My daughter was going to rehab. She had graduated from high school only a few months earlier. I didn't want to believe it. I was so hard on myself. Guilt set up residence in my heart. When your child has a problem with alcohol or drugs, self-harm (an eating disorder, cutting and so forth), sexual promiscuity, same-sex identity, is incarcerated, has thoughts of suicide or a mental health issue, guilt is a common reaction. We, the parents, wonder if it's somehow our fault.
There's no rest from the questions that plague our minds:
"How could this happen to my child?" "Is it my fault?" "What did I do wrong? "What did I not do that I should have done?" "Could I have prevented this?"
The revolving door of What ifs and If onlys torments us. I could find no other way to answer these questions other than blaming myself. We tend to examine our parenting record, looking for that moment, the one mistake that flipped the switch. Why do we do this to ourselves? Guilt.
True or False Guilt?
Guilt is a natural response, yet it doesn't solve anything. Our child's issues remain the same and we feel hyper-responsible. But there's one thing it does do very well: Guilt causes embarrassment that shames us into silence.
We erroneously believe if had we done a better job of parenting, our child would never have fallen into trouble or turned against God. That's what I believed. We put all the blame on our heads, then we isolate, too embarrassed to let others know.
Mom, dad, if there is a valid reason for your guilt, then be honest with yourself, talk to someone about it—a trusted friend/pastor/counselor—then give it to God. He freely offers forgiveness to all who confess from a sincere heart.
Look what the Bible has to say about forgiveness:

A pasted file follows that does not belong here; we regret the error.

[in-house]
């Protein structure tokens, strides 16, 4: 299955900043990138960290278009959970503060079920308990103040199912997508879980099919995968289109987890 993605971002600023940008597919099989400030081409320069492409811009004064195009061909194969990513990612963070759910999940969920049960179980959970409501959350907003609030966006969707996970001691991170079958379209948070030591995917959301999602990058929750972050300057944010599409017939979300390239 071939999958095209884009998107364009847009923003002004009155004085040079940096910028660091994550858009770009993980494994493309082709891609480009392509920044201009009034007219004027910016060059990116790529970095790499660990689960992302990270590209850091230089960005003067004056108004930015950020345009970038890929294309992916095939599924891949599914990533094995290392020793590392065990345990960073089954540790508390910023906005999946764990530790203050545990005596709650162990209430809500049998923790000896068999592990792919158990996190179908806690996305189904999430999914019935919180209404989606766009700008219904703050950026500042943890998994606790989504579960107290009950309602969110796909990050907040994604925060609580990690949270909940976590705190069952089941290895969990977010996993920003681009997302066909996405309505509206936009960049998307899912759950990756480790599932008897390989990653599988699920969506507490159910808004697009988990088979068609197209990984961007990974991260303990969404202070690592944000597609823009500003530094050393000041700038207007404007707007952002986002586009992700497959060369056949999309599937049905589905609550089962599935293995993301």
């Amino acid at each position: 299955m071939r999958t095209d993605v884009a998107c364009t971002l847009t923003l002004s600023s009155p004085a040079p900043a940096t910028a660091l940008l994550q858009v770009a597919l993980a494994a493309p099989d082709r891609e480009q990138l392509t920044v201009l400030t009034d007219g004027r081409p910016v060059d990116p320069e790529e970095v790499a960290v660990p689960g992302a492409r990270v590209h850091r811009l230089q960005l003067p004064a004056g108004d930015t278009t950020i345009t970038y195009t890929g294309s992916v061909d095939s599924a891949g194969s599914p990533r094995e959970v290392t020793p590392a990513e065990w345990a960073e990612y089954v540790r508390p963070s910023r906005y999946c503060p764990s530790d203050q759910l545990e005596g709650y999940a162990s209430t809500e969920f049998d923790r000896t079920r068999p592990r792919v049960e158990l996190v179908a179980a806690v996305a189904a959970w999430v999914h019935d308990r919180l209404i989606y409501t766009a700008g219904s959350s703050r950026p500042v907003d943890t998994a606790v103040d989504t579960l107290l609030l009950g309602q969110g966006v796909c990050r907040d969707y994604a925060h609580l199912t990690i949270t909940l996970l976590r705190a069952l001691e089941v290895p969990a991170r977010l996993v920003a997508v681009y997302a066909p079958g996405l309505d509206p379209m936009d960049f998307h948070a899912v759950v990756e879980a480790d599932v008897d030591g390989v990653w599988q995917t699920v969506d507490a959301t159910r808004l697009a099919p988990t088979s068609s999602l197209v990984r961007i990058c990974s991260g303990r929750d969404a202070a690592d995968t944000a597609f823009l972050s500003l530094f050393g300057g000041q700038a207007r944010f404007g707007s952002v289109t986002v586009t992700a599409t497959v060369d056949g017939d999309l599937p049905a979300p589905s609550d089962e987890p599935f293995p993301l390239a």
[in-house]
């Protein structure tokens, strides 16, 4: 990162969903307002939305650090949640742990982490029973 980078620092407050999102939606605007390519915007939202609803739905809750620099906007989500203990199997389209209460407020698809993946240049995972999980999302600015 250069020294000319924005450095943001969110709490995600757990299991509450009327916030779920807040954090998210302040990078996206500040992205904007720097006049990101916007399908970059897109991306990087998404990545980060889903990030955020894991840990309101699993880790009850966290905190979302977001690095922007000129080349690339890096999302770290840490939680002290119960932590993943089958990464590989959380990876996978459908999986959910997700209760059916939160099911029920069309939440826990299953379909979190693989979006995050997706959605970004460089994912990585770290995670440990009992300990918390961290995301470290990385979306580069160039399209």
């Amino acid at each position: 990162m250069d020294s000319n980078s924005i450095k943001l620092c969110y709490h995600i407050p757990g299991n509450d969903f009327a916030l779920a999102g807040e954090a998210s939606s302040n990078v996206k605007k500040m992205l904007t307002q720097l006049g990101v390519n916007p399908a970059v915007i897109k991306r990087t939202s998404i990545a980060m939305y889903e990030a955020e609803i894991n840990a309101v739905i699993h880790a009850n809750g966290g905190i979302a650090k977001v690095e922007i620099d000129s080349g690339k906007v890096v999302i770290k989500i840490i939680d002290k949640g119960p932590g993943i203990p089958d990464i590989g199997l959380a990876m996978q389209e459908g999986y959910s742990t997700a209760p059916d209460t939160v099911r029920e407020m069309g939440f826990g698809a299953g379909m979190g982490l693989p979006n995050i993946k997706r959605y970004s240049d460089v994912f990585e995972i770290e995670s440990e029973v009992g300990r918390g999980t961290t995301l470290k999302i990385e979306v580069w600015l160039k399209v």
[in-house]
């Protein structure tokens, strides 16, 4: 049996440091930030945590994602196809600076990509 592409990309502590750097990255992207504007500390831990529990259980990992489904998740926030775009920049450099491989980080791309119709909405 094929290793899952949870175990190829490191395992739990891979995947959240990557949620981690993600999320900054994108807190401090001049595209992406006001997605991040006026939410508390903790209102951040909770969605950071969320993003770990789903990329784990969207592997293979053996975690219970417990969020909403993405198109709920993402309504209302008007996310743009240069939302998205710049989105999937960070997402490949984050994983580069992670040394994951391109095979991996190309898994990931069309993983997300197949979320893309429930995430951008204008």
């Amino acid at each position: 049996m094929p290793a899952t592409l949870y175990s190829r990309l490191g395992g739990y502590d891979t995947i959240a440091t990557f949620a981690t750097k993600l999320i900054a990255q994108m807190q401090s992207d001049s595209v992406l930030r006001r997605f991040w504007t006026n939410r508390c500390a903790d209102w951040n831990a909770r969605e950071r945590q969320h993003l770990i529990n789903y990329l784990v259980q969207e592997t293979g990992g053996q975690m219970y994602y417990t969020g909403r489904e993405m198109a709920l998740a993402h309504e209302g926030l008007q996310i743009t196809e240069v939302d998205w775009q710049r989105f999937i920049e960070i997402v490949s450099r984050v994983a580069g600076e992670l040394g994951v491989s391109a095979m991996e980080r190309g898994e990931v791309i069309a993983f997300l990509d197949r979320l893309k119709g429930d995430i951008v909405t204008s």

"For your name's sake, O Lord, pardon my guilt, for it is great" (Ps. 25:11, ESV).
"If we confess our sins, he is faithful and just to forgive us our sins and to cleanse us from all unrighteousness" (I John 1:9, MEV) and
"There is therefore now no condemnation for those who are in Christ Jesus" (Romans 8:1a).
If you've dealt with your guilt, but are still carry a heavy load of shame on your back, it's false guilt. It's from the devil, not God. He never expected us to be perfect. He knows we're flawed people doing one of the toughest jobs on the planet—raising a child to adulthood in a fallen and sinful world. But we're super-tough on ourselves, especially if we're in ministry or a leadership role.
In some situations, we may need to ask our child to forgive us for things we've said, done or not done. This is by no means an excuse for their choices. Nor does it give them the right to put all the blame on us, but our humility and honesty may have a big impact on our relationship moving forward.
One word of caution: ask their forgiveness with no expectations of how they respond. Do it for the sake of your own soul, then leave the results with God. The benefit of this kind of forgiveness is for us–not for them.
Letting Go of Guilt
In one of our support groups, a mom shared, "We need to let our children own what is their part and we need to own what is ours. Beyond that, we need to refuse the rest! None of us were perfect parents, but we did the best we could!" She's absolutely right. We must own what is ours, let them own what is theirs and refuse the rest.
I'm not where I once was in my struggle with guilt. Some days I relapse and torment myself again, wondering if there was something I could have done differently or not done that might have changed things. But I've dealt with what I believed was my part, asked God and my daughter to forgive me and am learning to be kind to myself. From now on, I'm refusing the rest and letting go of guilt.
What about you?
Dena Yohe is the author of You Are Not Alone: Hope for Hurting Parents of Troubled Kids (2017). Co-founder of Hope for Hurting Parents, she is a blogger, former pastor's wife and CRU affiliate staff. She and her husband, Tom, have been guests on "Family Talk With Dr. James Dobson," "Family Life" with Dennis Rainey" and "Focus on the Family" with Jim Daly. A proud mom of three adult children, she loves being Mimi to her grandchildren. Find out more at HopeForHurtingParents.com.
This article originally appeared at hopeforhurtingparents.com.
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